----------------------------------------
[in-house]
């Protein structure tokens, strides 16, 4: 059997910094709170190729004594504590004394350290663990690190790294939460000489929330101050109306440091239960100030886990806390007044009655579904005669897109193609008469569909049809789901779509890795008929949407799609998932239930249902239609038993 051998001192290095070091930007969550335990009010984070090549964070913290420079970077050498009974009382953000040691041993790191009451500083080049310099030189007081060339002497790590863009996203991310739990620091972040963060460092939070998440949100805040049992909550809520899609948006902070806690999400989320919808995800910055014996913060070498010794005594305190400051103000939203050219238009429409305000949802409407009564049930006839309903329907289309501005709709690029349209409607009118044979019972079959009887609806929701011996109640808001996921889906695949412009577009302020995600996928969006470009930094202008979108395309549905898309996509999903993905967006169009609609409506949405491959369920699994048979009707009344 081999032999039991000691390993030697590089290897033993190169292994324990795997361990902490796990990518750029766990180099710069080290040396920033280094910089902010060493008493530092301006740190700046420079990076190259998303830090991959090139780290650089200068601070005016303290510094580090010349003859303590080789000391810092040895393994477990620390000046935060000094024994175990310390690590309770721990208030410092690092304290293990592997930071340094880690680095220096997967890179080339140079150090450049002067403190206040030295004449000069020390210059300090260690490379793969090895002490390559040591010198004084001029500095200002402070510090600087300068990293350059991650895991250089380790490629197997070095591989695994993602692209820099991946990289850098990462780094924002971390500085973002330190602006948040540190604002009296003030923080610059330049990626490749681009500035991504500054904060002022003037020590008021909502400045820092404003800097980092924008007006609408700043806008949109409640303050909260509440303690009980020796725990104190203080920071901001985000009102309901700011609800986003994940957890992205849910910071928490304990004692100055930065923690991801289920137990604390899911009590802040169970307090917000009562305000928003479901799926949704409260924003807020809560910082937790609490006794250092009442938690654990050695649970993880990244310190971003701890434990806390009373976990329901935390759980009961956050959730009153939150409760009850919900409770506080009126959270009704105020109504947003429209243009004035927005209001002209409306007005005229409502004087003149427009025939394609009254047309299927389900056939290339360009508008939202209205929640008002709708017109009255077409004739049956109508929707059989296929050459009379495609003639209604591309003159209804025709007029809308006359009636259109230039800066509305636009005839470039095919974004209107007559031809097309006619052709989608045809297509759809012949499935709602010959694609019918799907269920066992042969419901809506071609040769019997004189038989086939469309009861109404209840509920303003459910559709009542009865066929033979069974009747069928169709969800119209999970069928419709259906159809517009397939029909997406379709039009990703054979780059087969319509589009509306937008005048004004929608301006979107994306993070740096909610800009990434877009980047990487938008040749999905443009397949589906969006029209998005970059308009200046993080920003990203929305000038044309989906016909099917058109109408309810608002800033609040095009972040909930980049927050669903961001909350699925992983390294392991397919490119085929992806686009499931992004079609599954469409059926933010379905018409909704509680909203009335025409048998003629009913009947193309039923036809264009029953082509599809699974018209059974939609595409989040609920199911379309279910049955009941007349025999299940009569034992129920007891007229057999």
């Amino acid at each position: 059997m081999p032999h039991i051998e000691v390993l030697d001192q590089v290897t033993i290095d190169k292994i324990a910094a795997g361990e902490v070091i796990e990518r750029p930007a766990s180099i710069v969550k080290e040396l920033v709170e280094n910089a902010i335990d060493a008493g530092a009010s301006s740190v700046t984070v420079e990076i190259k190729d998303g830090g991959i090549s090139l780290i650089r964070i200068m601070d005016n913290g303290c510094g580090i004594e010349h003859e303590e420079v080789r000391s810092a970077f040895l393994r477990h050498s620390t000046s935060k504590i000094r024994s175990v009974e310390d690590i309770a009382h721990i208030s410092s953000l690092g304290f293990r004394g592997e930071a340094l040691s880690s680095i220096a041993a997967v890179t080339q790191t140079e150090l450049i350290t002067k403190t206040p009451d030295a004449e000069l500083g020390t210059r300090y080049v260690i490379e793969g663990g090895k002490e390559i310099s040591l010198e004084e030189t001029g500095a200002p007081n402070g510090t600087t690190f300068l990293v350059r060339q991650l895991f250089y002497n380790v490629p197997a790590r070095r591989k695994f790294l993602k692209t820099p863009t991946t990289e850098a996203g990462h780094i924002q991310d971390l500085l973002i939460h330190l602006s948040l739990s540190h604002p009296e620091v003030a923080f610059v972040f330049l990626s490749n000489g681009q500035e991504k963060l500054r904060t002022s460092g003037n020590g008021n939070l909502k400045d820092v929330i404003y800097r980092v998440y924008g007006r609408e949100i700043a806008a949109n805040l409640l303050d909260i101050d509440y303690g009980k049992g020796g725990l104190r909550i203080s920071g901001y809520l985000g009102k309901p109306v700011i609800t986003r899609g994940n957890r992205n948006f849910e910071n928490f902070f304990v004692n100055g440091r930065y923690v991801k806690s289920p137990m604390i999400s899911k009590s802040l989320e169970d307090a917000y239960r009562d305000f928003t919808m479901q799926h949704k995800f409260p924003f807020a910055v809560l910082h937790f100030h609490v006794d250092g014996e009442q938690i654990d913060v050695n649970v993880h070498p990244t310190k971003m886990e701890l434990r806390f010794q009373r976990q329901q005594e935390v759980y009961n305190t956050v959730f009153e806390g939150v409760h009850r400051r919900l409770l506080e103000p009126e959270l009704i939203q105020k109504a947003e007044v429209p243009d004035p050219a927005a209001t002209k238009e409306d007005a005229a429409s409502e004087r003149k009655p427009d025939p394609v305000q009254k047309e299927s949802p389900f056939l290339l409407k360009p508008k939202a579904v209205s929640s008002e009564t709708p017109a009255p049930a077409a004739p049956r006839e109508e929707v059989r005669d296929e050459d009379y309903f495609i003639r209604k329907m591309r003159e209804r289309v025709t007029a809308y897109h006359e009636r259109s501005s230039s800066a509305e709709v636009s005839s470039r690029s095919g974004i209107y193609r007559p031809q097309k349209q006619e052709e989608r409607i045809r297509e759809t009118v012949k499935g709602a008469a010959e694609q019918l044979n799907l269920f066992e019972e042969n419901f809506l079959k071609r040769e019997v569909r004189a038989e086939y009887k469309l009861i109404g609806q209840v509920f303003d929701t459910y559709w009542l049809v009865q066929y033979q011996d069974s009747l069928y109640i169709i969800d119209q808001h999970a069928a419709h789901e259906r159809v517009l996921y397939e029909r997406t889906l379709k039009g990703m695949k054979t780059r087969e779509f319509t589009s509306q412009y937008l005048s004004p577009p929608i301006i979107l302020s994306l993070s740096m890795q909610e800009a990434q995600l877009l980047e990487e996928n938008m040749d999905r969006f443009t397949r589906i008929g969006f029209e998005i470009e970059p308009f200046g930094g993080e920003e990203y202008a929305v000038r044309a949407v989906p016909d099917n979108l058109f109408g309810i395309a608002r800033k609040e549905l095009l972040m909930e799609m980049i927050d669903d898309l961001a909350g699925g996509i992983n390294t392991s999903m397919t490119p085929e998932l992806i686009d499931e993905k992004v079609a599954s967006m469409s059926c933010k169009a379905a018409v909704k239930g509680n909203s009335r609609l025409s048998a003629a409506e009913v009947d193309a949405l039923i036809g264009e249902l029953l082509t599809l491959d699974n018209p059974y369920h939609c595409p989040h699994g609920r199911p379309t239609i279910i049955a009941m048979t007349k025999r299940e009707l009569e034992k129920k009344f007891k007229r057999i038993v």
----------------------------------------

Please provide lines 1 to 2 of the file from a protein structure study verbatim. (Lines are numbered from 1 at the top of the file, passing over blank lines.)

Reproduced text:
[in-house]
């Protein structure tokens, strides 16, 4: 059997910094709170190729004594504590004394350290663990690190790294939460000489929330101050109306440091239960100030886990806390007044009655579904005669897109193609008469569909049809789901779509890795008929949407799609998932239930249902239609038993 051998001192290095070091930007969550335990009010984070090549964070913290420079970077050498009974009382953000040691041993790191009451500083080049310099030189007081060339002497790590863009996203991310739990620091972040963060460092939070998440949100805040049992909550809520899609948006902070806690999400989320919808995800910055014996913060070498010794005594305190400051103000939203050219238009429409305000949802409407009564049930006839309903329907289309501005709709690029349209409607009118044979019972079959009887609806929701011996109640808001996921889906695949412009577009302020995600996928969006470009930094202008979108395309549905898309996509999903993905967006169009609609409506949405491959369920699994048979009707009344 081999032999039991000691390993030697590089290897033993190169292994324990795997361990902490796990990518750029766990180099710069080290040396920033280094910089902010060493008493530092301006740190700046420079990076190259998303830090991959090139780290650089200068601070005016303290510094580090010349003859303590080789000391810092040895393994477990620390000046935060000094024994175990310390690590309770721990208030410092690092304290293990592997930071340094880690680095220096997967890179080339140079150090450049002067403190206040030295004449000069020390210059300090260690490379793969090895002490390559040591010198004084001029500095200002402070510090600087300068990293350059991650895991250089380790490629197997070095591989695994993602692209820099991946990289850098990462780094924002971390500085973002330190602006948040540190604002009296003030923080610059330049990626490749681009500035991504500054904060002022003037020590008021909502400045820092404003800097980092924008007006609408700043806008949109409640303050909260509440303690009980020796725990104190203080920071901001985000009102309901700011609800986003994940957890992205849910910071928490304990004692100055930065923690991801289920137990604390899911009590802040169970307090917000009562305000928003479901799926949704409260924003807020809560910082937790609490006794250092009442938690654990050695649970993880990244310190971003701890434990806390009373976990329901935390759980009961956050959730009153939150409760009850919900409770506080009126959270009704105020109504947003429209243009004035927005209001002209409306007005005229409502004087003149427009025939394609009254047309299927389900056939290339360009508008939202209205929640008002709708017109009255077409004739049956109508929707059989296929050459009379495609003639209604591309003159209804025709007029809308006359009636259109230039800066509305636009005839470039095919974004209107007559031809097309006619052709989608045809297509759809012949499935709602010959694609019918799907269920066992042969419901809506071609040769019997004189038989086939469309009861109404209840509920303003459910559709009542009865066929033979069974009747069928169709969800119209999970069928419709259906159809517009397939029909997406379709039009990703054979780059087969319509589009509306937008005048004004929608301006979107994306993070740096909610800009990434877009980047990487938008040749999905443009397949589906969006029209998005970059308009200046993080920003990203929305000038044309989906016909099917058109109408309810608002800033609040095009972040909930980049927050669903961001909350699925992983390294392991397919490119085929992806686009499931992004079609599954469409059926933010379905018409909704509680909203009335025409048998003629009913009947193309039923036809264009029953082509599809699974018209059974939609595409989040609920199911379309279910049955009941007349025999299940009569034992129920007891007229057999």